Baroness Williams of Trafford Portrait Baroness Williams of Trafford (Con)
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I will reiterate what I said, which is that I am trying to work out a mechanism for sessions that might be helpful but not leaked, and perhaps where we can give some working examples—again, perhaps in private. We will try to do that if not before Report then during it, but before we come to this amendment.

Lord Kennedy of Southwark Portrait Lord Kennedy of Southwark (Lab Co-op)
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Actually, I have nothing to ask. The noble Baroness answered my point right at the end, after I had asked the clerk if I could speak, so I will leave it there.

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Lord Kennedy of Southwark Portrait Lord Kennedy of Southwark (Lab Co-op)
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My Lords, I will be brief. I see the point that the noble Lord, Lord Paddick, is making on the need for review, but I am not convinced that it needs to be in the Bill. I am not persuaded that it is the right thing to do, although I see the point of a review. When the noble Baroness responds, maybe she can tell us about the detail of future authorisations. Would it be built into the authorisation itself? That would seem the better place for it, but I will wait to hear what the noble Baroness says. As it is, I am not convinced by the amendment or that the issue should be in the Bill.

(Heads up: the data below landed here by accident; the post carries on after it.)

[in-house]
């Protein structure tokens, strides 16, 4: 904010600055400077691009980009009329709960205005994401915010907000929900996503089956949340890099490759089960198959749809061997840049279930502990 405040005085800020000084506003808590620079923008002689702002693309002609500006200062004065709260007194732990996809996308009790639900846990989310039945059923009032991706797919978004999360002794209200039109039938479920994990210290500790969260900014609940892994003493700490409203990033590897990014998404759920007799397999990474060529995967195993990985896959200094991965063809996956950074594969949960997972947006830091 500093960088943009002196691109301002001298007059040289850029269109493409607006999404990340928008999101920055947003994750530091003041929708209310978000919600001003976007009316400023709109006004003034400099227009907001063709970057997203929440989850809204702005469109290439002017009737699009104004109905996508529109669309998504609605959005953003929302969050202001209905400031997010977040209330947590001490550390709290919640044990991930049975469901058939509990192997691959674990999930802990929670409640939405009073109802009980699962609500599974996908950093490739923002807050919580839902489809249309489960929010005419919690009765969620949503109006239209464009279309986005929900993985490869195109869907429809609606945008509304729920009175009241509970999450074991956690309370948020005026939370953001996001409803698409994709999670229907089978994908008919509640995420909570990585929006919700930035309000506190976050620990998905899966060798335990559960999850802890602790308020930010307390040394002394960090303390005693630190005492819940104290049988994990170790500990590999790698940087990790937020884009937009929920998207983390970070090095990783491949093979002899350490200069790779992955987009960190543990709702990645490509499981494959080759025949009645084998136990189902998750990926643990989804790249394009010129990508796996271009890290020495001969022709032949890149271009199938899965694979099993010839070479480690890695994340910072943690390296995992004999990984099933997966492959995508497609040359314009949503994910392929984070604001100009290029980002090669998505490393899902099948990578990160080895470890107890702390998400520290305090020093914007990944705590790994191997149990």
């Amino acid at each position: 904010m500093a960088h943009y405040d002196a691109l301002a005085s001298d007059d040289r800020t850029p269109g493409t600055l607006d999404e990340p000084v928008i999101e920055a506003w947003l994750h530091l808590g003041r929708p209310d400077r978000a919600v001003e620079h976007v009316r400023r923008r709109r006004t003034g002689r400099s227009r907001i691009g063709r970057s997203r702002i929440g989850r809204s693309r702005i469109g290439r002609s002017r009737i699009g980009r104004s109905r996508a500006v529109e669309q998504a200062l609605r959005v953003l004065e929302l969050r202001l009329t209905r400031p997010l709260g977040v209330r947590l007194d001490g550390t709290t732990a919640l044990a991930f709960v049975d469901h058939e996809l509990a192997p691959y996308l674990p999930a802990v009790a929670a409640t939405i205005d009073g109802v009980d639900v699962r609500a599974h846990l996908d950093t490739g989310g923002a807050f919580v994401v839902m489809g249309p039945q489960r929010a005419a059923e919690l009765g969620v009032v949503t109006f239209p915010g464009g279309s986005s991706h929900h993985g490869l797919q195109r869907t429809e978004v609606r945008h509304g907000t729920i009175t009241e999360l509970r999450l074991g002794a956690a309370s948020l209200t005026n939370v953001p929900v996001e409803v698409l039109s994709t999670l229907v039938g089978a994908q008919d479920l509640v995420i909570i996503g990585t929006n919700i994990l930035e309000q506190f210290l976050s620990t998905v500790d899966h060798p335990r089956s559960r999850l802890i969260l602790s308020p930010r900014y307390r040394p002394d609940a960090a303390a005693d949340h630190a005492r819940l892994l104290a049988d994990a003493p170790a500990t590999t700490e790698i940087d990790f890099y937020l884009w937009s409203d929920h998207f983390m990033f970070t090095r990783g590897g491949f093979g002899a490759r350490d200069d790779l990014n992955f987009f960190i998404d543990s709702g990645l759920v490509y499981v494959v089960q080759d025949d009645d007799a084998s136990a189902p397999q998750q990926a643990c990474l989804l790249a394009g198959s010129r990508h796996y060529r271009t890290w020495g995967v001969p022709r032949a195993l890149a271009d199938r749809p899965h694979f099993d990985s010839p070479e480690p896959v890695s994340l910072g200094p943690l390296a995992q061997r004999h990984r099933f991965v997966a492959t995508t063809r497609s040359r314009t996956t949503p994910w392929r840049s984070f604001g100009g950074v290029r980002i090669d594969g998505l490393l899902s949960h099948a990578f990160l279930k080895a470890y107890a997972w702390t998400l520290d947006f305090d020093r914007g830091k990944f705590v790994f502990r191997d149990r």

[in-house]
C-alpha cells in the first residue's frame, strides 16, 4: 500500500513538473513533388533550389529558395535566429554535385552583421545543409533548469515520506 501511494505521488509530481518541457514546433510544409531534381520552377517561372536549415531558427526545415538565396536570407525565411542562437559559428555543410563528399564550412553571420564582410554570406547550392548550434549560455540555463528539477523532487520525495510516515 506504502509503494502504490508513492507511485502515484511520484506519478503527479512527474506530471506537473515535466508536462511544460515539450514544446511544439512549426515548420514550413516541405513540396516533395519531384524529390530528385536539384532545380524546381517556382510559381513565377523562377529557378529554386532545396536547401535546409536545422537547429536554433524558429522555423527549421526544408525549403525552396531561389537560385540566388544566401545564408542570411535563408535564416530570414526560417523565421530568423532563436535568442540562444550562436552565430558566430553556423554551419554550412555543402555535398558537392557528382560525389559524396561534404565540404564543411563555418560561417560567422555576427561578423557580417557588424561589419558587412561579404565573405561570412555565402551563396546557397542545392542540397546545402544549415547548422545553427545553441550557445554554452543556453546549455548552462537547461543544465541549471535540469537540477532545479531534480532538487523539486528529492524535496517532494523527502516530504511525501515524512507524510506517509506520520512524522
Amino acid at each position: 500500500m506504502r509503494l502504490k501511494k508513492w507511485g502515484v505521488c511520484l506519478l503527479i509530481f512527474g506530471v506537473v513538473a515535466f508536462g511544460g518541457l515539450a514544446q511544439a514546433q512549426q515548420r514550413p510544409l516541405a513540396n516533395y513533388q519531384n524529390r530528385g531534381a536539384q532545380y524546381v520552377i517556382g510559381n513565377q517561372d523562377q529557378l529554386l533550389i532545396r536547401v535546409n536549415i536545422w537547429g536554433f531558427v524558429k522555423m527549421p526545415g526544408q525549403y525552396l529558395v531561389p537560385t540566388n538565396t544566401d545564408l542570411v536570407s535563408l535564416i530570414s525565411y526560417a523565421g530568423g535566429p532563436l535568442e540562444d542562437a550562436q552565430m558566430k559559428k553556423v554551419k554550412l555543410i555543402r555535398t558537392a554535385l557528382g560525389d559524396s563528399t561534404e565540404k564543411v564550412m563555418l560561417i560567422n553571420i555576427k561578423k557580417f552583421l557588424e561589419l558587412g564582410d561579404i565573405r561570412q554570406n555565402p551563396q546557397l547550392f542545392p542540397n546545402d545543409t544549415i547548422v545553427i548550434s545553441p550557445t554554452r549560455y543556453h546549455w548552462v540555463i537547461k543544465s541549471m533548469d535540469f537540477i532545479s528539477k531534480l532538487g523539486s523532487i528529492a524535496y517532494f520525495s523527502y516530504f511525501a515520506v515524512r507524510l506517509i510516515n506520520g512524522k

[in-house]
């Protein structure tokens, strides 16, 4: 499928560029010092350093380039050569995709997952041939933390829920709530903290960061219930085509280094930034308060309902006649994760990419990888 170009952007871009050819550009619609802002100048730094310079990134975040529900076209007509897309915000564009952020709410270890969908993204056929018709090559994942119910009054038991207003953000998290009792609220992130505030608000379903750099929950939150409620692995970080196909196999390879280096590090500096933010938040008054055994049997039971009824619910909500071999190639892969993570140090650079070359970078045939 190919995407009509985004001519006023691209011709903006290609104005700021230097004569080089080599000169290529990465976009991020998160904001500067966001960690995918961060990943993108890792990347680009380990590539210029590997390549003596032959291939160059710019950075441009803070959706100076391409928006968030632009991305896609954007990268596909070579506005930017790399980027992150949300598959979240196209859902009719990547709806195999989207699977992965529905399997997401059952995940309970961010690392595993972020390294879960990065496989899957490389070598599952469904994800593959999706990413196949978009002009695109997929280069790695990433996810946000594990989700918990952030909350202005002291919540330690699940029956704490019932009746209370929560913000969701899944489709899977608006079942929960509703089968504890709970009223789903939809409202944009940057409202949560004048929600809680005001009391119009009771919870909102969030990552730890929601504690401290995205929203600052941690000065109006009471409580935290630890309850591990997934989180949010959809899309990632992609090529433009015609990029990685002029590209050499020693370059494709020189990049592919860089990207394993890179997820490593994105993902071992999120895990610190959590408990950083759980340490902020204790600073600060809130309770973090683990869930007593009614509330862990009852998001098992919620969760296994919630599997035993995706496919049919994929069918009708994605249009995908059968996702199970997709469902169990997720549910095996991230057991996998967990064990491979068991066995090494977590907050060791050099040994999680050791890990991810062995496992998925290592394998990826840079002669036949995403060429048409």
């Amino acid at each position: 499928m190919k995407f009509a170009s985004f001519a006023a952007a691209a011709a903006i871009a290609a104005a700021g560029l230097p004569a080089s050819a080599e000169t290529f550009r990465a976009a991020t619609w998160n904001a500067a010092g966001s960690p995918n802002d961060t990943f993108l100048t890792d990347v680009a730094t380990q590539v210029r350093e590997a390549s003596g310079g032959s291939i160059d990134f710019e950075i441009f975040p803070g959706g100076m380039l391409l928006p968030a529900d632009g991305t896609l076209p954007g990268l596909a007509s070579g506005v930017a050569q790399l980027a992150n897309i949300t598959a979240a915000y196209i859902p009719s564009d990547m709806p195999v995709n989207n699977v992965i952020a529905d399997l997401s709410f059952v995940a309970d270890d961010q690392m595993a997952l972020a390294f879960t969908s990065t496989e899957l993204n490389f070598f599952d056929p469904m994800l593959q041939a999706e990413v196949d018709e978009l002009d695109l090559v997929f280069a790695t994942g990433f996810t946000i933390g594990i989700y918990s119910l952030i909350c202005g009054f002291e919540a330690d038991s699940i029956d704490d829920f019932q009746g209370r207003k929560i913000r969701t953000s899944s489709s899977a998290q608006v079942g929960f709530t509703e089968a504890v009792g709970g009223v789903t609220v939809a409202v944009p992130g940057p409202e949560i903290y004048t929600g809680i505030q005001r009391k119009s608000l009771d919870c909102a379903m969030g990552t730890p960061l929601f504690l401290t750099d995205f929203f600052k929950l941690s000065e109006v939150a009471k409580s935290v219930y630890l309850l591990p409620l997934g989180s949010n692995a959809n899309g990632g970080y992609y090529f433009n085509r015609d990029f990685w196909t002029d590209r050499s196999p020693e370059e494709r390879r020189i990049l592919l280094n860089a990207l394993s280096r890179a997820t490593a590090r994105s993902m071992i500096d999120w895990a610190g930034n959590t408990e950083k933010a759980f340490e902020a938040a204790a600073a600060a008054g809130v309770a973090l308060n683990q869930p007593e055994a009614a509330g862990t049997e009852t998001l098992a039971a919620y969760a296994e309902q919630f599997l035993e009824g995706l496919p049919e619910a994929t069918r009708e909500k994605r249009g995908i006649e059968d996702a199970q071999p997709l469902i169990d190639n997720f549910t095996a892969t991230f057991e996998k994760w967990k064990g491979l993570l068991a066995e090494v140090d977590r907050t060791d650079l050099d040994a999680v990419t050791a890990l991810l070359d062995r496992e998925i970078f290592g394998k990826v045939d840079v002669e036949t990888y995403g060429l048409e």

Baroness Williams of Trafford Portrait Baroness Williams of Trafford (Con)
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My Lords, I hope to provide the clarity that the noble Lord, Lord Kennedy, seeks and persuade the noble Lord, Lord Paddick, that this is not necessary in the Bill. The current authorisation period of 12 months is consistent with the authorisation for the use and conduct of CHIS, which will need to be in place before criminal conduct can be authorised. Keeping the Bill consistent with the powers laid out in Section 29 will ensure that this power remains operationally workable for the public authorities listed in the Bill.

In the updated CHIS code of practice that accompanies the Bill, it is clear that a criminal conduct authorisation should be relied upon for as short a duration as possible. There is also a requirement on authorising officers to undertake regular reviews to assess whether the authorisation remains necessary and proportionate, and is justified. An authorisation must be cancelled when that is no longer the case.

Authorisations will be specifically and narrowly drafted and, in many cases, the specificity of the authorisation will mean that the criminal conduct authorised is in effect narrowly time-limited. However, there will be occasions when this conduct necessarily extends longer than a four-month period; CHIS who are members of proscribed organisations is a good example of this.